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how do you return to a town which does not exist

Poems of pain by a Ukrainian Jewish writer

Alex Averbuch
November 10, 2023
Children at an orphanage in Kyiv, Ukraine, many of whom had survived the pogroms of May 1920

Library of Congress

Children at an orphanage in Kyiv, Ukraine, many of whom had survived the pogroms of May 1920

Library of Congress

I forgave myself for

my Ukrainian great-grandfather who joined a pogrom

against my Jewish great-grandfather

I forgave my Polish great-grandmother

who tore at the braids of my Jewish great-grandmother

I forgave myself for my moskal great-grandfather

who took the last bit of food from my Ukrainian great-grandmother

I forgave my Jewish great-grandmother

who informed on my Ukrainian great-grandfather

they are all here now

at the last supper

of my body

leaning on the table

each of them pulls

at my heart

rises up

carves out a slice

trots it out look

this is ours

and I have no time to ask with my every torn piece

why am I on the line?

eat my flesh

in memory of yourselves

drink of me, dearly beloved



in the year nineteen twenty-two

my seven-year-old great-grandmother Rakhilia would run to the attic

to watch March reaching out for the village of Dashiv

what she saw was a boundless dumb famine

sucking warmth with its aged blue lips

out of her silent sisters

my great-grandma Rakhilia remembered

how in the year of nineteen twenty-two

their neighbor Bondarenko

brought a handful of cattle feed

said to her mother

wrap it up in a rag

and give it to the little ones, Sheina and Zyslia

something to suckle on

to make it through the winter

two tiny bags of bones

Sheina and Zyslia

father Hertz buried in the garden

and great-grandmother Rakhilia still remembered

the taste of mushy cattle feed

two last salivous lumps

out of which mother Syma made soup

in the famished February of the year nineteen twenty-two

why spurn victory, God?

we are the end of your proper name

here – fire and firewood

bind your tribe

an infant raised up on pitchforks time and again

virgins with severed breasts

an old woman raped by the side of her grandchildren

hear us singing your body

when you summon us

with the victors’ bullet

sh’ma Israel

adonai eloheinu

adonai ehad

every heart you drive, Tate

into your pocket

clench it like a stone

in the black-soil quivering

at the ready

to throw at your own self

how to survive what has already happened

and at every moment

pulls irresistibly towards itself

come closer


yet you evade it

hide your hands behind your back

turning away your face

as if not recognizing

but as soon as it looms in the distance

something pulls on

the umbilical cord

dragging you into this tinted yellow flow

which remembers with its every bubble

the calm and colorless waters

deprived of the strength to flounder

you grow faint from pain

because now again you’re well

able to see them all so clearly

that only a muted line

separates the two pleas

yours – of not-being-born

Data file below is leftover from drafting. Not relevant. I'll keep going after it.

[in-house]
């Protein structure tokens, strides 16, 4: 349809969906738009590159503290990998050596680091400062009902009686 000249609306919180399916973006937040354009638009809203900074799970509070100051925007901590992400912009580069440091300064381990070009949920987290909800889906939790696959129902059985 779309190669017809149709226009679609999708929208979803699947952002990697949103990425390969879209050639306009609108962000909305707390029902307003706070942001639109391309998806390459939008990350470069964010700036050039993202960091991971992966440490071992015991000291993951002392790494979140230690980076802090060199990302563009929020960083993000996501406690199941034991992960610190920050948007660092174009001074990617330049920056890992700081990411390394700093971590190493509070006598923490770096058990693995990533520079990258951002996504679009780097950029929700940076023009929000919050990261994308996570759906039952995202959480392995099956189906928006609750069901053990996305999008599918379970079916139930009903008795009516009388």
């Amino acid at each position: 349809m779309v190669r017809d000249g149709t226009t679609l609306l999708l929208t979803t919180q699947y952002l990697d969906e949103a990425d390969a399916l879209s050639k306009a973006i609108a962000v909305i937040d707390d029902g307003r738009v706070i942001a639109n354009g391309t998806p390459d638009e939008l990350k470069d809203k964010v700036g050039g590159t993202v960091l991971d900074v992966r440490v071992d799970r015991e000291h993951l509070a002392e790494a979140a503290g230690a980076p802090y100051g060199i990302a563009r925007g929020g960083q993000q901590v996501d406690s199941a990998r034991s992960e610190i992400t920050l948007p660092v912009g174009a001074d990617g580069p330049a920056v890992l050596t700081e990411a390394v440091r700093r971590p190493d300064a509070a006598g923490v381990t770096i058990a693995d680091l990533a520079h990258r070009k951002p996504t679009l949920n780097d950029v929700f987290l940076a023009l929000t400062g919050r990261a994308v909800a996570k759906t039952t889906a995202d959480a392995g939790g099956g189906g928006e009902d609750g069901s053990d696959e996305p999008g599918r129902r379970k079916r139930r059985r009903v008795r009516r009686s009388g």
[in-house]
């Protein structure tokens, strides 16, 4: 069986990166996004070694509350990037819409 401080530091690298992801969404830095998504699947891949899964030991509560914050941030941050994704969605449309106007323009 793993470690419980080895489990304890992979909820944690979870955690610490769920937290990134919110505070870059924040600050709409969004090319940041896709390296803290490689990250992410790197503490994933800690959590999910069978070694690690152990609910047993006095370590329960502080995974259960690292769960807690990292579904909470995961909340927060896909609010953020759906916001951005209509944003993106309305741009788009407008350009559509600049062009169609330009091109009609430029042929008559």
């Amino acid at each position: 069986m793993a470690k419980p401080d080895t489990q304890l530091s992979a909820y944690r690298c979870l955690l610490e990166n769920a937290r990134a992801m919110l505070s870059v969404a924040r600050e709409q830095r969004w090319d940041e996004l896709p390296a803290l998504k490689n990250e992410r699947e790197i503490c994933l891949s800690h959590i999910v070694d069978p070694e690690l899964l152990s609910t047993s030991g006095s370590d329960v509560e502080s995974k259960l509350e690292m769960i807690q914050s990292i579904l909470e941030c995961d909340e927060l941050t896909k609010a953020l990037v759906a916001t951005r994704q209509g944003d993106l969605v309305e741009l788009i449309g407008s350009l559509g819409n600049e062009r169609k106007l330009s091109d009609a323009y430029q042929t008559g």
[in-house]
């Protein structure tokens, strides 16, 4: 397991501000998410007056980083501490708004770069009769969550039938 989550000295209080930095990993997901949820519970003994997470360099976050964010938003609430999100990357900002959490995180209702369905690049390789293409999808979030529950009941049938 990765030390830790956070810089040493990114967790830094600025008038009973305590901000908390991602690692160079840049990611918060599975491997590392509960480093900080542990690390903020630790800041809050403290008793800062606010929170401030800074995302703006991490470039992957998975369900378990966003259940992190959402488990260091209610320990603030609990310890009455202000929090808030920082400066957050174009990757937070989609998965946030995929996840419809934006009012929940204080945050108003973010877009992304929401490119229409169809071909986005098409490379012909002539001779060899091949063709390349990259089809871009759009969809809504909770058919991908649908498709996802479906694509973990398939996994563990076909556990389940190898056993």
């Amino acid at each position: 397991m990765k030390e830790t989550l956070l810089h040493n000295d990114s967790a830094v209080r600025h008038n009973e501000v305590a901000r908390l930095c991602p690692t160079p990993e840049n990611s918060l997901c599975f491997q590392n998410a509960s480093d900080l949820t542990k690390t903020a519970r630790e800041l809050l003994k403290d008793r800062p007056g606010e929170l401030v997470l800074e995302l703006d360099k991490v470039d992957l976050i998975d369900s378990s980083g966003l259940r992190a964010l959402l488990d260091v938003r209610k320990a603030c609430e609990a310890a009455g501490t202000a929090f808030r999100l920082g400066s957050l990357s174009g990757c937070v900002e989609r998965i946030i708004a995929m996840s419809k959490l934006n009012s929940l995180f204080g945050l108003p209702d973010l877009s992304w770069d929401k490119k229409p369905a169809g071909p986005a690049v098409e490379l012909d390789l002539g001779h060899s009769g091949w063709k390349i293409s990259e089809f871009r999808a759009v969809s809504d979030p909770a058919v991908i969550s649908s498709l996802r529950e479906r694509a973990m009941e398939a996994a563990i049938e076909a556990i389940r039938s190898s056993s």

theirs – of not-dying

how do you return to a town which does not exist

to a home – how to return when

it no longer exists like a heavy sorrow

streets with changed names –

swollen vessels that can’t find

an estuary

and you stand in this flood up to your throat

getting mixed up how to open the door for it

with a key on a string that you’d lost

sleepily fumbling

under your shirt – you can’t find it now in this whirl

in the ribbons of damp fabric or paper

layered tightly as rock strata

where even a landslide would not expose

the interior of a mountain

finally to go in

turn on the light and still not see

the fogged-up faces

turn it off – without noticing how you’d aged

daring to ask at last: how did I die?

thick fragrant smoke

encircles pampered memory

and you lie down in bed

to wake up as a thirty-five-year-old

in that house

feeling around the bed you get lost

looking for space

amidst the sullen ancestors

until you’re told

with the sudden falling of soil

onto a wrinkled contorted face

get ready, get ready

and not yet realizing

that it isn’t addressed to you

you ask: my beloveds, and where am I to go now?

where does one say goodbye to oneself these days?

trees are budding with war

salty like an explosion – war

fear of famished deserts begotten in us – by war

a jug filled with burning lead

it offers to us like a sacrament – war

with its faded eye glares

into faces

gathered into knots of war

feels the stumps of dwellings

with its greasy tentacles – war

out of unbroken mirrors

squeezes flowers of war

prettying up

she weaves into a wreath

of shame

the innards of homes

names and toponyms unknown to her

bedecked in blossoms of death

on its tremulous head, it trudges on

an ancient herbarium – war

a worn-out expired rattle – war

a creeping bag lady – war

gray and grim

its chin tied to its head

laid out on the table, unwashed and dumb – war

and nobody dares bury it

Translated from the Ukrainian by Oksana Maksymchuk and Max Rosochinsky.


“I forgave myself for,” “in the year nineteen twenty-two,” “why spurn victory, God?” first published in Copper Nickel. “how to survive what has already happened” first published in M-Dash. “how do you return to a town which does not exist,” “trees are budding with war,” first published in The Manhattan Review.

Alex Averbuch is a Ukrainian Jewish poet. His latest book is Zhydivsky Korol (The Jewish King), a 2023 finalist for the Shevchenko National Prize.